7.2 How Flash Works

Just as with the operation of the camera itself, it’s important to understand some basics of flash technology in order to better appreciate the capabilities and limitations of the flash unit when operating it in the field.  Although some of the material in this section may at first appear a bit esoteric or arcane, its importance will become more apparent in later sections of this chapter, and will help you to better understand why particular techniques work (or don’t work) in particular scenarios.
    Although it should be obvious to most camera owners, it bears mentioning at the start that flash light is both very bright and very brief.  Its brevity, in particular, is worth keeping firmly in mind both as you read the following sections and as you operate the camera in the field.  Because the flash’s pulse of light is typically much shorter in duration than the time that the camera’s shutter is open, the effect of shutter speed on overall exposure no longer follows the rules of reciprocity (introduced in section 6.1) when flash is in use.  Methods for dealing effectively with this failure of reciprocity in flash photography will be discussed in section 7.5.
    In contrast to the brevity of a flash pulse, ambient light—from the sun—is generally continuous in duration.  Note that ambient light needn’t come directly from the sun.  Photons of light arriving here from the sun will bounce off of the first object they encounter, thus being re-routed in a new direction.  They may bounce off of any number of earthly objects before eventually reaching the bird you’re watching.  After bouncing off of the bird, some light rays (beams of photons) will, just by happenstance, be reflected in the direction of your camera’s imaging sensor.  These photons, which originated at the sun and may have followed a rather contorted path before reflecting off the bird and being registered by your camera’s sensor, comprise what is known as ambient light.  Because photons are continually being emitted by the sun, ambient light is available during the entire interval that the shutter is open.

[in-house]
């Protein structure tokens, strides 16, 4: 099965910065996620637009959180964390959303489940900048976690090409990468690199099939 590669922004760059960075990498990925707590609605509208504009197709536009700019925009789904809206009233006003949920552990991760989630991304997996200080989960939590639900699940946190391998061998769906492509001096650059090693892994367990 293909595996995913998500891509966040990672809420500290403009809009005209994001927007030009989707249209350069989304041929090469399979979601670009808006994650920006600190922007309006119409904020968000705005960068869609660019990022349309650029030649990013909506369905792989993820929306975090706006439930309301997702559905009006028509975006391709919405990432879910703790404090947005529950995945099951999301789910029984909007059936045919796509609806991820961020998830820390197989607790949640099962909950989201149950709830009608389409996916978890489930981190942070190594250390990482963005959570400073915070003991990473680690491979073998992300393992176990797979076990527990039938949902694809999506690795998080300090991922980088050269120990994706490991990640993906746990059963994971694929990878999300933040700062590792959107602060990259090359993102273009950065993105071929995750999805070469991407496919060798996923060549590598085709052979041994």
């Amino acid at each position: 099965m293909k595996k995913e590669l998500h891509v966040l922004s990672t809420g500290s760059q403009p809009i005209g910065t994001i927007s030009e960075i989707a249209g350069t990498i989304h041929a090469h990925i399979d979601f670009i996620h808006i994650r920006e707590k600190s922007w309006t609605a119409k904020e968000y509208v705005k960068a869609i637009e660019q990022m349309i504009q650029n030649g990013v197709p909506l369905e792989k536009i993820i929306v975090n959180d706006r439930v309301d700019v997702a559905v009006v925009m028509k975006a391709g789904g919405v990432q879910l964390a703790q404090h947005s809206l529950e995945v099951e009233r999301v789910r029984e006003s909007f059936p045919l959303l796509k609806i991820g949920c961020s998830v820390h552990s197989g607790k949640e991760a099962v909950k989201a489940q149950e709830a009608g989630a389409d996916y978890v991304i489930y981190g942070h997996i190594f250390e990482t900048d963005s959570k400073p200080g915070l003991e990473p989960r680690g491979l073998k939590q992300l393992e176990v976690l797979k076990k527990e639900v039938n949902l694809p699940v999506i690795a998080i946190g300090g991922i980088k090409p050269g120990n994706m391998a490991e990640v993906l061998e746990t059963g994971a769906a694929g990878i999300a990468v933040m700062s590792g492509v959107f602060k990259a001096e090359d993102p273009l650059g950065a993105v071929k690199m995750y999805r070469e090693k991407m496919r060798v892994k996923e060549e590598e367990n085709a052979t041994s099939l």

Flash light, on the other hand, has a very limited duration—typically around 1/20000 sec, which is significantly faster than the maximum shutter speed of even today’s pro DSLR cameras (excluding those with electronic, rather than mechanical, shutters).  Because flash is (typically) so much faster than the camera’s shutter, changes in shutter speed often don’t have any effect whatsoever on the amount of flash light that is collected.  The figure below illustrates this via a left-to-right timeline (i.e., the horizontal axis represents time).

Fig. 7.2.1 : Flash, ambient light, and shutter speed.  The horizontal axis represents
time.  Since the flash pulse is typically far shorter than the exposure duration, changes
in shutter speed usually don't affect the amount of flash light received.  Doubling the
shutter speed halves the ambient light received, but has no effect on flash.  As a
result, the ratio of flash to ambient light changes.